I strongly encourage you to do a little more research and/or interact with a few more Mormons because I just don’t see it. Mitt has the “Bible” that he took the oath of office on in his governors office. It is the same Bible that his father used some 40 years ago when sworn in as Michgan’s governor.
    As far as individual conscience goes, Mormons have more to be accountable for as they do not believe in Grace alone. They believe that, “Men will be punished for their own sins and not for Adam’s transgressions.” If anything, they hold themselves more accountable.
    The other issues that you listed are problems primarily associated with the Polygamist sects which have absolutely nothing to do with the Mormon Church. They may try to give themselves some legitamacy by calling themselves “fundamentalist Mormons,” but in reality there is no such thing.

    Don’t believe everything you read and/or hear because most of what I read and hear just isn’t accurate nor honest. Usually it is stuff that comes from someone with an agenda like a minister threatened by the growth rate of the Mormon Church or a disgruntled former member who has an axe to grind.

    When you think of a Mormon think Steve Young not Warren Jeffs.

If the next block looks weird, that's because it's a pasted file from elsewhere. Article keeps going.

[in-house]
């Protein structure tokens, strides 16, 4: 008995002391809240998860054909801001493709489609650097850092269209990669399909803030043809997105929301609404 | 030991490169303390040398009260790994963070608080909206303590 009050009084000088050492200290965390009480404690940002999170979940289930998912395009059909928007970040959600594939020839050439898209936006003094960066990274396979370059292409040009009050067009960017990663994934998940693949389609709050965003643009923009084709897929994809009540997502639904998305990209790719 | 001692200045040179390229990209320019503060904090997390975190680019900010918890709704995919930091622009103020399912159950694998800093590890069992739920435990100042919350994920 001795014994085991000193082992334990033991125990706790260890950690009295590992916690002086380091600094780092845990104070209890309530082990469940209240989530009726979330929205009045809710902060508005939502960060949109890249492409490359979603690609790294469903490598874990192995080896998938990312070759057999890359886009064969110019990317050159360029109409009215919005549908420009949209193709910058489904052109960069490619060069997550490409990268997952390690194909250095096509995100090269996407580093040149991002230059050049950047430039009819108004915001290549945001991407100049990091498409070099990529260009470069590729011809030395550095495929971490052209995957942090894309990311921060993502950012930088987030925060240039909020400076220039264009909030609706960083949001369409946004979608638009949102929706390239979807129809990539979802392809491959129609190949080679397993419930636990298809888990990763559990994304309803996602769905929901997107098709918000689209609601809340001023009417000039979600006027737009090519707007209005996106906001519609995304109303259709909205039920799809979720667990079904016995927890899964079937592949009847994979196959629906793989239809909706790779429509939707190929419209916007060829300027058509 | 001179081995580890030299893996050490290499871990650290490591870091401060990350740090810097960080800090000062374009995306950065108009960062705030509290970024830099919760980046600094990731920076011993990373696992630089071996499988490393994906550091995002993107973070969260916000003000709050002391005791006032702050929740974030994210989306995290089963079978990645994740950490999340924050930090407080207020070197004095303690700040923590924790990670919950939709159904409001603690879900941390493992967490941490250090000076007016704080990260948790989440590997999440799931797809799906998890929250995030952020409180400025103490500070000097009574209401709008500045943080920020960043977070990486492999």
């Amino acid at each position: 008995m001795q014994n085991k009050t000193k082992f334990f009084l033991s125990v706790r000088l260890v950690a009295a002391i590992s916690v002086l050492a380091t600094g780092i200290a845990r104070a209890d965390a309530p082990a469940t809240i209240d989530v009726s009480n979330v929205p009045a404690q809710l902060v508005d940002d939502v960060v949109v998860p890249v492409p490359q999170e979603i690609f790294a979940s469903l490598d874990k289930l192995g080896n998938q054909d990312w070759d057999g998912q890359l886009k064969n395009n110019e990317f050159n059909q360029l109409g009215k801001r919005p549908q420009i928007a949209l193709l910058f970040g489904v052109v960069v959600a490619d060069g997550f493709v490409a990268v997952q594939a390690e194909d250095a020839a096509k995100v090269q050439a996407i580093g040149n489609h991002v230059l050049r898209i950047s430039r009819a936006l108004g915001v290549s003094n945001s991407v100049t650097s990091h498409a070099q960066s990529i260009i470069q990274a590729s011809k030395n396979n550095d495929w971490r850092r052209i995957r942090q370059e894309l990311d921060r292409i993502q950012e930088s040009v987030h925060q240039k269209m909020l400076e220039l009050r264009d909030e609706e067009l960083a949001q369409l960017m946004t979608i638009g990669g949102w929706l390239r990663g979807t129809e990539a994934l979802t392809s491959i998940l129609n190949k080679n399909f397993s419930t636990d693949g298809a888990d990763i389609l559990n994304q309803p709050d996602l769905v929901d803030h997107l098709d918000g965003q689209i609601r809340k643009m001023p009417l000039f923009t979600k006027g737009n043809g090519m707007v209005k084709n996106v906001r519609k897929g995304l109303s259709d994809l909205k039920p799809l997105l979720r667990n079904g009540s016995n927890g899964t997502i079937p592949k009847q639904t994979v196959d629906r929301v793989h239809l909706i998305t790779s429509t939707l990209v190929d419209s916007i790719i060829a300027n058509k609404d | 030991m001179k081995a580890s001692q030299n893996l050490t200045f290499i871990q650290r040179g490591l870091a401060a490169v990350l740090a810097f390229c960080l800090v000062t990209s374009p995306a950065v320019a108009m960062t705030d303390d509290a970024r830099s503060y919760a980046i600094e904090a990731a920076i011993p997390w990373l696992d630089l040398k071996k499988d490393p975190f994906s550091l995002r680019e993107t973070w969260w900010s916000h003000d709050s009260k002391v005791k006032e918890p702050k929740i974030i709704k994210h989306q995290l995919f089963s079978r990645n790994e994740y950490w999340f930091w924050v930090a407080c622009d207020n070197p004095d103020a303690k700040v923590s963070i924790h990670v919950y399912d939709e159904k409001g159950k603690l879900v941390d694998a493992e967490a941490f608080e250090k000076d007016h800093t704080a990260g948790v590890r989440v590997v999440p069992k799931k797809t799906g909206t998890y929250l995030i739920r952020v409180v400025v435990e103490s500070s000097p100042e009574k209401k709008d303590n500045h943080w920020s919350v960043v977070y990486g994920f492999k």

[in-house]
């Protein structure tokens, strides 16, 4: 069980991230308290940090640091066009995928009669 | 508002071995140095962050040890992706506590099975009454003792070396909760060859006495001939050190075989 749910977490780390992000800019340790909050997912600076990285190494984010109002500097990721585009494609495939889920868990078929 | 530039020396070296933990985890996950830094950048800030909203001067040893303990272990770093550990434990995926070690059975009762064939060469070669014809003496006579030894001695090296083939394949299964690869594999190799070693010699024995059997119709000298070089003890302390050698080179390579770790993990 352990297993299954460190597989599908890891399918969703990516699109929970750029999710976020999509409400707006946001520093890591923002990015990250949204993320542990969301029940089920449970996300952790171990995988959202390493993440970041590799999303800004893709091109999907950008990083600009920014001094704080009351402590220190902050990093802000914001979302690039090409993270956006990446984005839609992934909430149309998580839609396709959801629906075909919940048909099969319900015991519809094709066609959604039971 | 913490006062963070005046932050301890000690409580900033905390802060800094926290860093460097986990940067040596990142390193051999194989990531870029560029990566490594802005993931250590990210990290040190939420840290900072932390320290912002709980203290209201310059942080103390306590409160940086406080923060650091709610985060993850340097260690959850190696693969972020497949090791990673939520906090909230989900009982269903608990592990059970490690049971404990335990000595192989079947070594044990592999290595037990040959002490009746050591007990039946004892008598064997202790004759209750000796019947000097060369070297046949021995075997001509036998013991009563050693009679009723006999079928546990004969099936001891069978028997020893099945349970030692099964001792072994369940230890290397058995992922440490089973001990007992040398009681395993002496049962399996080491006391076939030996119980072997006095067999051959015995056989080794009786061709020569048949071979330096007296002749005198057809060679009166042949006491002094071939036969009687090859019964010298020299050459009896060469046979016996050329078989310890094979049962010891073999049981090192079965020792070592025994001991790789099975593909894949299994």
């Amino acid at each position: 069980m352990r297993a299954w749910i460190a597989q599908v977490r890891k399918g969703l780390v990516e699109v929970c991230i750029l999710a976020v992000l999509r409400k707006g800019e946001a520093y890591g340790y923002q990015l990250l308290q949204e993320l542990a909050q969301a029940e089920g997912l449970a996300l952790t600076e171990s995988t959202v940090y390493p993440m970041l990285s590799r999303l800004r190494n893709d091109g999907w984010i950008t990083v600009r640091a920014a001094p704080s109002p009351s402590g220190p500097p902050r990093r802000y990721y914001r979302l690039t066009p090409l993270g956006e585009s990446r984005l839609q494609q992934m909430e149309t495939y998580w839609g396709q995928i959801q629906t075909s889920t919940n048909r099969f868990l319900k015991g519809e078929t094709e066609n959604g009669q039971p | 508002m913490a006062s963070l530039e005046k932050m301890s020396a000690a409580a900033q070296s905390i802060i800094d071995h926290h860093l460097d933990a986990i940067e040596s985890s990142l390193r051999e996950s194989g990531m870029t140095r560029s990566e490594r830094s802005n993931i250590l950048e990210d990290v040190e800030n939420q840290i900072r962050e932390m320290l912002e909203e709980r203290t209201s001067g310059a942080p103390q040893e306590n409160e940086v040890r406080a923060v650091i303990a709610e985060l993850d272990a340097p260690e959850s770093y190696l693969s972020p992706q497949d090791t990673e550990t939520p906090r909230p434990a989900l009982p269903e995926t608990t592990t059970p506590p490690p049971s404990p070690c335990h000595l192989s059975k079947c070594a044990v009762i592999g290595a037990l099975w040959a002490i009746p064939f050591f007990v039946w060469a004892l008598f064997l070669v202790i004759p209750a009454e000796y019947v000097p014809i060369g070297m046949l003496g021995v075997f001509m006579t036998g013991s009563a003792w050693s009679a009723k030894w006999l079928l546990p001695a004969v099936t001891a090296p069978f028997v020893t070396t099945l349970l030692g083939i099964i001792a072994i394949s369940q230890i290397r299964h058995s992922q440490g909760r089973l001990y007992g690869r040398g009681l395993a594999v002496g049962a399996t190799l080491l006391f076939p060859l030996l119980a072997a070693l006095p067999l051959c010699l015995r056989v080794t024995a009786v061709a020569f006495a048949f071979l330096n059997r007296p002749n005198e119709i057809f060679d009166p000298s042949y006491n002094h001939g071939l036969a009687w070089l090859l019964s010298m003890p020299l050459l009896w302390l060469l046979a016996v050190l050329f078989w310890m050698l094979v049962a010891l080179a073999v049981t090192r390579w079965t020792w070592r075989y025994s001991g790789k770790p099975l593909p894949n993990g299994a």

25. I wouldn’t vote for him cuz his name’s Mitt. What kind of dysfunctional family names their kid after a piece of baseball equipment?

    Then again, people did vote for “Sliding Shorts” Clinton.

  26. “Religion can be a great personal compass but too often (especially in politics) it is merely a tired campaign banner painted in broad, blurry strokes.”

    More like a stage set backdrop, which appears to be an actual constructed location, but is actually an insubstantial ilusion.

  27. I refuse to vote for anyone who is a homo sapien.

  28. When AI finally works, I’m voting for THE COMPUTER!

  29. “If an ambulance hits me, I care less where or how the driver worships than I do about his sense of direction to the nearest hospital.”

    Yeah.. But you care if he is gay, don’t you? You do not want him corrupting the kiddies and destroying Western Civilization, so do the principled thing and refuse the ride.